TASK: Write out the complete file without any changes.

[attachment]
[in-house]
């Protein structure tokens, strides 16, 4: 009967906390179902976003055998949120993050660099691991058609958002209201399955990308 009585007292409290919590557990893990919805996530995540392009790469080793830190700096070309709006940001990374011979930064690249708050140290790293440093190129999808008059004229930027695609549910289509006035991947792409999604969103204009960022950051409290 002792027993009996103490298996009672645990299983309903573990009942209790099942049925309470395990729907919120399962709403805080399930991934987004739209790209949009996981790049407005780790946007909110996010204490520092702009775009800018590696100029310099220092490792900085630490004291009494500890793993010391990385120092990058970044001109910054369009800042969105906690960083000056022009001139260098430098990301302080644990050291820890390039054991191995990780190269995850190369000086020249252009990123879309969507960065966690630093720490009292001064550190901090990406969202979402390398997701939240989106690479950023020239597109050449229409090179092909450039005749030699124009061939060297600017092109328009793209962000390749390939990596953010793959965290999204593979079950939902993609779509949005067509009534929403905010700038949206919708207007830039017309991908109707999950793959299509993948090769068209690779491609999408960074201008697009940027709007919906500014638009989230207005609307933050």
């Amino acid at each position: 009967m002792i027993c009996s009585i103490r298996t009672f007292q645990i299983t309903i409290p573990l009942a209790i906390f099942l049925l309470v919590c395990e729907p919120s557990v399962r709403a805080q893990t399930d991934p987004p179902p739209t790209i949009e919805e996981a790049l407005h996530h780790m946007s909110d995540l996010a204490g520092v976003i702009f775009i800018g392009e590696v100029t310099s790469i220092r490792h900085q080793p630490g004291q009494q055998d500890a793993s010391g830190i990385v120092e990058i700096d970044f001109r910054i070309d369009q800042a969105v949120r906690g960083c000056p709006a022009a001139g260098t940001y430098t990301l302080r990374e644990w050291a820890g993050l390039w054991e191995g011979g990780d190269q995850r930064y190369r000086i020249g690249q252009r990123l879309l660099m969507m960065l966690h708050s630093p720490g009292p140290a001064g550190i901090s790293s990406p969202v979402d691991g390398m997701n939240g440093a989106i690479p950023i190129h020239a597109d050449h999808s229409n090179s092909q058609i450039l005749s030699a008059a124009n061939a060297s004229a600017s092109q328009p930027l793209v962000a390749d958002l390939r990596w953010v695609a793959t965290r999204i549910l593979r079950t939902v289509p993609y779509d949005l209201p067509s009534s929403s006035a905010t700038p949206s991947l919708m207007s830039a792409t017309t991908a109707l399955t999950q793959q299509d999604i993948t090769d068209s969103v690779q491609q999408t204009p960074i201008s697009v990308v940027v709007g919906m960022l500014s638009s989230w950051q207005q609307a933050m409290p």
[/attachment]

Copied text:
[in-house]
């Protein structure tokens, strides 16, 4: 009967906390179902976003055998949120993050660099691991058609958002209201399955990308 009585007292409290919590557990893990919805996530995540392009790469080793830190700096070309709006940001990374011979930064690249708050140290790293440093190129999808008059004229930027695609549910289509006035991947792409999604969103204009960022950051409290 002792027993009996103490298996009672645990299983309903573990009942209790099942049925309470395990729907919120399962709403805080399930991934987004739209790209949009996981790049407005780790946007909110996010204490520092702009775009800018590696100029310099220092490792900085630490004291009494500890793993010391990385120092990058970044001109910054369009800042969105906690960083000056022009001139260098430098990301302080644990050291820890390039054991191995990780190269995850190369000086020249252009990123879309969507960065966690630093720490009292001064550190901090990406969202979402390398997701939240989106690479950023020239597109050449229409090179092909450039005749030699124009061939060297600017092109328009793209962000390749390939990596953010793959965290999204593979079950939902993609779509949005067509009534929403905010700038949206919708207007830039017309991908109707999950793959299509993948090769068209690779491609999408960074201008697009940027709007919906500014638009989230207005609307933050």
């Amino acid at each position: 009967m002792i027993c009996s009585i103490r298996t009672f007292q645990i299983t309903i409290p573990l009942a209790i906390f099942l049925l309470v919590c395990e729907p919120s557990v399962r709403a805080q893990t399930d991934p987004p179902p739209t790209i949009e919805e996981a790049l407005h996530h780790m946007s909110d995540l996010a204490g520092v976003i702009f775009i800018g392009e590696v100029t310099s790469i220092r490792h900085q080793p630490g004291q009494q055998d500890a793993s010391g830190i990385v120092e990058i700096d970044f001109r910054i070309d369009q800042a969105v949120r906690g960083c000056p709006a022009a001139g260098t940001y430098t990301l302080r990374e644990w050291a820890g993050l390039w054991e191995g011979g990780d190269q995850r930064y190369r000086i020249g690249q252009r990123l879309l660099m969507m960065l966690h708050s630093p720490g009292p140290a001064g550190i901090s790293s990406p969202v979402d691991g390398m997701n939240g440093a989106i690479p950023i190129h020239a597109d050449h999808s229409n090179s092909q058609i450039l005749s030699a008059a124009n061939a060297s004229a600017s092109q328009p930027l793209v962000a390749d958002l390939r990596w953010v695609a793959t965290r999204i549910l593979r079950t939902v289509p993609y779509d949005l209201p067509s009534s929403s006035a905010t700038p949206s991947l919708m207007s830039a792409t017309t991908a109707l399955t999950q793959q299509d999604i993948t090769d068209s969103v690779q491609q999408t204009p960074i201008s697009v990308v940027v709007g919906m960022l500014s638009s989230w950051q207005q609307a933050m409290p």